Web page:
The sheer banality of posting pictures of your breakfast, publicizing your particular mood at that very instant, a cat or dancing baby video or showing a bunch of mostly strangers where you went on vacation completely baffles me.
I had to get off Facebook when I began to not be able to stomach much of what my own extensive family was posting. I wasn't using it very much at all, but when I did, I would notice that even family gatherings and birthday wishes were being posted there rather than outright calling the person.
I recently attended a wedding that had me sitting at a table with some millennials. Some of them were openly taking selfies and posting them on social media rather than make conversation during dinner. I was a little taken back and I realize that not every young person is like this. But we do live in an age of instant gratification and where people who lack self-assurance might be tempted to seek validation through prolific posting and amassing of social media contacts as compensation.
Not long ago I watched an episode of a Netflix program called “Black Mirror” which is not dissimilar to the old Twilight Zone series. This particular episode had people interacting and after every encounter they would point their cell phones at each other and rate the experience. The higher the score the more popular you were and this would then impact the type of apartment you could get in the right neighborhood or even get you the right fiancée.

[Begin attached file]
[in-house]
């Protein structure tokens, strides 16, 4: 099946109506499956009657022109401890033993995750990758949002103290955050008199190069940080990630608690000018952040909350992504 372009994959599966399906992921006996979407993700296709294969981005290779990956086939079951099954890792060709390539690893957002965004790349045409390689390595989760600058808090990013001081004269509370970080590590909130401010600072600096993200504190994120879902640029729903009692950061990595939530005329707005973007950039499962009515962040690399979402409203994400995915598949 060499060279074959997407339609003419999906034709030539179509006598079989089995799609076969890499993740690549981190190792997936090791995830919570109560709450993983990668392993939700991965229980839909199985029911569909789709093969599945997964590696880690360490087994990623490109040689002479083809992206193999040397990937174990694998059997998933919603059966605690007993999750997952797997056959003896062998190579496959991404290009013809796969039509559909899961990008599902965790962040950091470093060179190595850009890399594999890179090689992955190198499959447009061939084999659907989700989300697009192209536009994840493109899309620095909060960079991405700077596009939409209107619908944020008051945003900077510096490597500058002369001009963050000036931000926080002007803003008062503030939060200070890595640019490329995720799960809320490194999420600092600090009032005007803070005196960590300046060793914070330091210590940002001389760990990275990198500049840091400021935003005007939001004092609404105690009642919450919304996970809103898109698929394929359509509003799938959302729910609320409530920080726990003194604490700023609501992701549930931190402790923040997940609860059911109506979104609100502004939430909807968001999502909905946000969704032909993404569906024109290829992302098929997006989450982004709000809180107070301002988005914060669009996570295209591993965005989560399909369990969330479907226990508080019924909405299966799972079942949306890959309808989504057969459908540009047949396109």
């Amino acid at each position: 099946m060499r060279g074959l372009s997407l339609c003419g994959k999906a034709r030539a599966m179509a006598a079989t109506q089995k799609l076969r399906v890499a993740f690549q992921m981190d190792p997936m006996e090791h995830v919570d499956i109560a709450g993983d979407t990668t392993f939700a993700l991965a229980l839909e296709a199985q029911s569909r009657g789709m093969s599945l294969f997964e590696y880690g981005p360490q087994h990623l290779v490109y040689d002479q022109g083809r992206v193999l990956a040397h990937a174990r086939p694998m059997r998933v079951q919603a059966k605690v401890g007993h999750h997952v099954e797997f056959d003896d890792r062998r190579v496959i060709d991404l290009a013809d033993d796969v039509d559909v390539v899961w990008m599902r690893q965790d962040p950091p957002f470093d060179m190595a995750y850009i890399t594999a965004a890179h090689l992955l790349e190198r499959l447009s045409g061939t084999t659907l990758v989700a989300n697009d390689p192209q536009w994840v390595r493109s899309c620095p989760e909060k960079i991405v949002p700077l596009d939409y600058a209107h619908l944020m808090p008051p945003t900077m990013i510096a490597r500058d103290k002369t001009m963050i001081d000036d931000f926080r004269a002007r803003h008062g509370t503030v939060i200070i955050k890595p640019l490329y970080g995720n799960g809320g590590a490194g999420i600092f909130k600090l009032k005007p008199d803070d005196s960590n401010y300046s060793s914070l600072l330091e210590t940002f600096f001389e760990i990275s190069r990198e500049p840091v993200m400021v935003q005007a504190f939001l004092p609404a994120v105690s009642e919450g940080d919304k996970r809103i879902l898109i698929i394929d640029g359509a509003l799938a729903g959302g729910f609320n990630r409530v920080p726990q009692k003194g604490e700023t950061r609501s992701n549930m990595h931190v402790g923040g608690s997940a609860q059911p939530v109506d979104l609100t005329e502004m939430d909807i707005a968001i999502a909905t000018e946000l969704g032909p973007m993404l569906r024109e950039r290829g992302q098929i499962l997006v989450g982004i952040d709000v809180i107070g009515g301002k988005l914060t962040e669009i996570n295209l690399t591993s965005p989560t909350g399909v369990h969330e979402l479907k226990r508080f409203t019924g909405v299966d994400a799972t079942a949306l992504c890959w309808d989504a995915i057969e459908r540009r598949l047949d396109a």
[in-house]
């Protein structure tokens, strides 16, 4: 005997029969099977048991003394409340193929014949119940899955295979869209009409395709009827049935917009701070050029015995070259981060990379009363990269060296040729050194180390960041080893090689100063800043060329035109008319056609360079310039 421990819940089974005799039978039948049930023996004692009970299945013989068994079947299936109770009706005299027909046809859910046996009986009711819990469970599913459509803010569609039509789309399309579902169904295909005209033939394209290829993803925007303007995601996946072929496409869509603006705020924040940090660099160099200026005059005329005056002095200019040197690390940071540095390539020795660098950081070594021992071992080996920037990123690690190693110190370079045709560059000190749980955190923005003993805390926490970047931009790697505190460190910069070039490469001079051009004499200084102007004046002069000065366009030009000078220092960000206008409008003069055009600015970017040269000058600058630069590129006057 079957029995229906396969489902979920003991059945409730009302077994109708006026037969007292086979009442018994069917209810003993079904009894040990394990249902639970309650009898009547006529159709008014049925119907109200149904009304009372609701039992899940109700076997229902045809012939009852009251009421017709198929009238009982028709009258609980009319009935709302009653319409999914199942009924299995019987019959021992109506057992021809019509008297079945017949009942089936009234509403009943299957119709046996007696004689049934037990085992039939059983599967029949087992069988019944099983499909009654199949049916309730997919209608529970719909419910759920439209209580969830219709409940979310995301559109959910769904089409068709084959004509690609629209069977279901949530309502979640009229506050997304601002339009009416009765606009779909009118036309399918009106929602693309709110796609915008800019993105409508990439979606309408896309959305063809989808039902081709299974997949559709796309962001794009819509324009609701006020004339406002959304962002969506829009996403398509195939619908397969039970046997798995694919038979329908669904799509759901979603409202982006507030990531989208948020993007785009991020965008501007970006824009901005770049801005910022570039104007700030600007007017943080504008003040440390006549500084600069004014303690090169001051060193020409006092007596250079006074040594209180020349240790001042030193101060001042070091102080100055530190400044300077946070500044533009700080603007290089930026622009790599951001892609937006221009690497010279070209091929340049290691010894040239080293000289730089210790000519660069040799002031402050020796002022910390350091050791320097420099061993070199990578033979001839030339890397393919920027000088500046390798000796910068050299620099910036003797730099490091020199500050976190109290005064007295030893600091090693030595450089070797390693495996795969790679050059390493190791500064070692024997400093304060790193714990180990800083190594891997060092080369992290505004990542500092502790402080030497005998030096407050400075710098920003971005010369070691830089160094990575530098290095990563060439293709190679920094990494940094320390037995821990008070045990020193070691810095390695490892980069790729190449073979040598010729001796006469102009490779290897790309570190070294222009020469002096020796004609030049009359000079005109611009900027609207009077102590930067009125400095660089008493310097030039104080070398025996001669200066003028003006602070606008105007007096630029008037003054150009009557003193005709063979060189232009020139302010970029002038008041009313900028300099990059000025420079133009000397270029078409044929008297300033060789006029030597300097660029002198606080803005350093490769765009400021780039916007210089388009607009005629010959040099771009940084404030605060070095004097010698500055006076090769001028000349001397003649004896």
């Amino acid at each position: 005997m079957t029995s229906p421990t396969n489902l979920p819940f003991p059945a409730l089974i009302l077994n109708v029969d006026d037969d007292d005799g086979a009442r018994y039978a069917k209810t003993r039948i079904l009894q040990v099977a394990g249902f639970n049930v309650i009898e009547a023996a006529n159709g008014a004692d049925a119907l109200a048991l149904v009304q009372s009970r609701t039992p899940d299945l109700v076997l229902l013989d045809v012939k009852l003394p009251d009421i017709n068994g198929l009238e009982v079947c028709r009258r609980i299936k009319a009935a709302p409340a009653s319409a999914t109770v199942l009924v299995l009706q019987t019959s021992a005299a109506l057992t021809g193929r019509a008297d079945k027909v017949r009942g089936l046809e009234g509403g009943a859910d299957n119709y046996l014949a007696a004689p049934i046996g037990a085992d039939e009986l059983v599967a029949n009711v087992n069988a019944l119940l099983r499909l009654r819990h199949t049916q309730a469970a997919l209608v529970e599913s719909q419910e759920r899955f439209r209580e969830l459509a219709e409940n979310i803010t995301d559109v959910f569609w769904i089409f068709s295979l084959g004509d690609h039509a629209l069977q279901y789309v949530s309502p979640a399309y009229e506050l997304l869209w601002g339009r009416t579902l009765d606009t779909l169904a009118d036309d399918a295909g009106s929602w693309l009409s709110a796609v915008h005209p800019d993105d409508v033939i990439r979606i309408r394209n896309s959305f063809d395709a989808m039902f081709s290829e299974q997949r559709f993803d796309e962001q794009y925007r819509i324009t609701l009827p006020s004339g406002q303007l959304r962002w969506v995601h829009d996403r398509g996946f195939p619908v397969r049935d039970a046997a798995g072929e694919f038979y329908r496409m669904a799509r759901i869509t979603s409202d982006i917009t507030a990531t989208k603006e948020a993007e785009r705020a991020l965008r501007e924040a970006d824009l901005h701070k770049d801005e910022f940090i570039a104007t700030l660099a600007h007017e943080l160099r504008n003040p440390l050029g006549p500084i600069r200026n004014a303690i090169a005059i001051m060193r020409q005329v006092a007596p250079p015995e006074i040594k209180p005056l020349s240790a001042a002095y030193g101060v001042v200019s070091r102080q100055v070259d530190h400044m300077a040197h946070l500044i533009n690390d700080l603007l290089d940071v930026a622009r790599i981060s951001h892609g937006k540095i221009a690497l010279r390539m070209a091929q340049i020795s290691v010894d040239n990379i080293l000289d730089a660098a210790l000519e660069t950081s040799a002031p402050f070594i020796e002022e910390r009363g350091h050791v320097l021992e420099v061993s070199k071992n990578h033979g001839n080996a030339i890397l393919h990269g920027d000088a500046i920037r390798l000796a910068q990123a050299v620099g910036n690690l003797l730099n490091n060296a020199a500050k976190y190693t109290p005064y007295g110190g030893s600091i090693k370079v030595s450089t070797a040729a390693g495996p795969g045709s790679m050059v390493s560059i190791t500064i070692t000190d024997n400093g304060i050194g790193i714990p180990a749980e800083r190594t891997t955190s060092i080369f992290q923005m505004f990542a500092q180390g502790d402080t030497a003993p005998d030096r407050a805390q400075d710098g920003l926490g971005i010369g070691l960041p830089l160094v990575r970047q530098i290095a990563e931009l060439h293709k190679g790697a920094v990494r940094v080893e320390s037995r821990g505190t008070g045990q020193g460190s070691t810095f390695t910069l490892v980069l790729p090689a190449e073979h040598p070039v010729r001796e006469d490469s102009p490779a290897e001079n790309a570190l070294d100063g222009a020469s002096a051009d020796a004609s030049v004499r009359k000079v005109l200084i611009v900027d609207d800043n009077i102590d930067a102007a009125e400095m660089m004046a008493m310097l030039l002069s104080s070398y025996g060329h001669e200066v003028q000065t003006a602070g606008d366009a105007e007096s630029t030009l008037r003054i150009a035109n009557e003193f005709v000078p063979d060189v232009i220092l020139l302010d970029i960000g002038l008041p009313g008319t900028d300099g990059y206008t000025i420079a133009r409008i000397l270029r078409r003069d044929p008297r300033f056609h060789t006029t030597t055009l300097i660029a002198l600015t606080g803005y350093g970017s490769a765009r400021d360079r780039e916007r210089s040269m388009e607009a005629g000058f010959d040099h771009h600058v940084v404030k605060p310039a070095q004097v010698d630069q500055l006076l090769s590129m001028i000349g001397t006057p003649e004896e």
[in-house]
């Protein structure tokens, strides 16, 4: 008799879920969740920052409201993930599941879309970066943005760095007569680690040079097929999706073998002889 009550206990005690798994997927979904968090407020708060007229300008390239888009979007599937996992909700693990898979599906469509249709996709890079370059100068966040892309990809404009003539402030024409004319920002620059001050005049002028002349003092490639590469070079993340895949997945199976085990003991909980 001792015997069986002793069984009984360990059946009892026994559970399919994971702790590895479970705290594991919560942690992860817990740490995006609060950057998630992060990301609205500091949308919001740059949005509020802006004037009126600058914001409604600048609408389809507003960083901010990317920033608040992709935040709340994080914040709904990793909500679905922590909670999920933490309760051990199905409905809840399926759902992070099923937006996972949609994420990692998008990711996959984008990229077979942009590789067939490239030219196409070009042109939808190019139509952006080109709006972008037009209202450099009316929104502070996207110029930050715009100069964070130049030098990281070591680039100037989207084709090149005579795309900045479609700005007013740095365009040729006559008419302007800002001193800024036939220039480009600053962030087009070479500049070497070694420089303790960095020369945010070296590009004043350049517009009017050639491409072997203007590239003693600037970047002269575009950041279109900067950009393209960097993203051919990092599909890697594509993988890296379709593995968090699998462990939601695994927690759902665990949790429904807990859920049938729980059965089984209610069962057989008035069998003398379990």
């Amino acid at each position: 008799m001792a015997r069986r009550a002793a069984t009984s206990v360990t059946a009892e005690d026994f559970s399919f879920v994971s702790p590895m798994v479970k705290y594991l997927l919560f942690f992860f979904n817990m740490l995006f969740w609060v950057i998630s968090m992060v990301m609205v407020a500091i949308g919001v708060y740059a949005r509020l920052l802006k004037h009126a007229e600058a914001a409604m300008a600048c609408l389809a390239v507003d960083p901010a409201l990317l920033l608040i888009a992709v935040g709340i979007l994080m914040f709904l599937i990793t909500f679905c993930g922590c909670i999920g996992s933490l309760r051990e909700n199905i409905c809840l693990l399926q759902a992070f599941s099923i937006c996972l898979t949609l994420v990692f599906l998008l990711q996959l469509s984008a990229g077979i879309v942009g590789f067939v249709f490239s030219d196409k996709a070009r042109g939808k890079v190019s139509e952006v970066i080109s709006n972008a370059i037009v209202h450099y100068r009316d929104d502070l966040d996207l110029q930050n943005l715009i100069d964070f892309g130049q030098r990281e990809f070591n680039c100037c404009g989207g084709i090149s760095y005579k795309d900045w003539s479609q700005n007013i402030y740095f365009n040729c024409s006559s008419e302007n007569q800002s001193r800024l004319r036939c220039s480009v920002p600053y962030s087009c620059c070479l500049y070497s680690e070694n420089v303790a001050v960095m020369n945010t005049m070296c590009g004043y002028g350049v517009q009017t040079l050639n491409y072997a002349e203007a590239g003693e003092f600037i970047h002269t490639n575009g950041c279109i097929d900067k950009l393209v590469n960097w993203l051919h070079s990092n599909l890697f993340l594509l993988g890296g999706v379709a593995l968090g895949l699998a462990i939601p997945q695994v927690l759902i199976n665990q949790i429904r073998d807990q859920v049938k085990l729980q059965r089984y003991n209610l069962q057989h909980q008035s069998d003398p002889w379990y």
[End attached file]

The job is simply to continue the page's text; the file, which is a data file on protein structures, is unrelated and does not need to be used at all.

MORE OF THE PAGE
The moral of the story is that the young woman whose life temporarily unravels when her score drops due to a series of unfortunate events, encounters a 60 year old woman who has fallen off the social acceptability grid but who is also deeply happy because of it. She had simply unplugged from a society where her value was measured through the opinion of others.
In an era where you can be famous for simply being famous and where the president elect of one of the most powerful countries in the world (who also happens to be a classless and vengeful idiot) brandishes social media as a weapon, it will interesting thing to see whether the episode I watched proves to be prophetic.
Like everything else, technology and being connected is a double-edged sword and can be used and misused in a myriad of ways.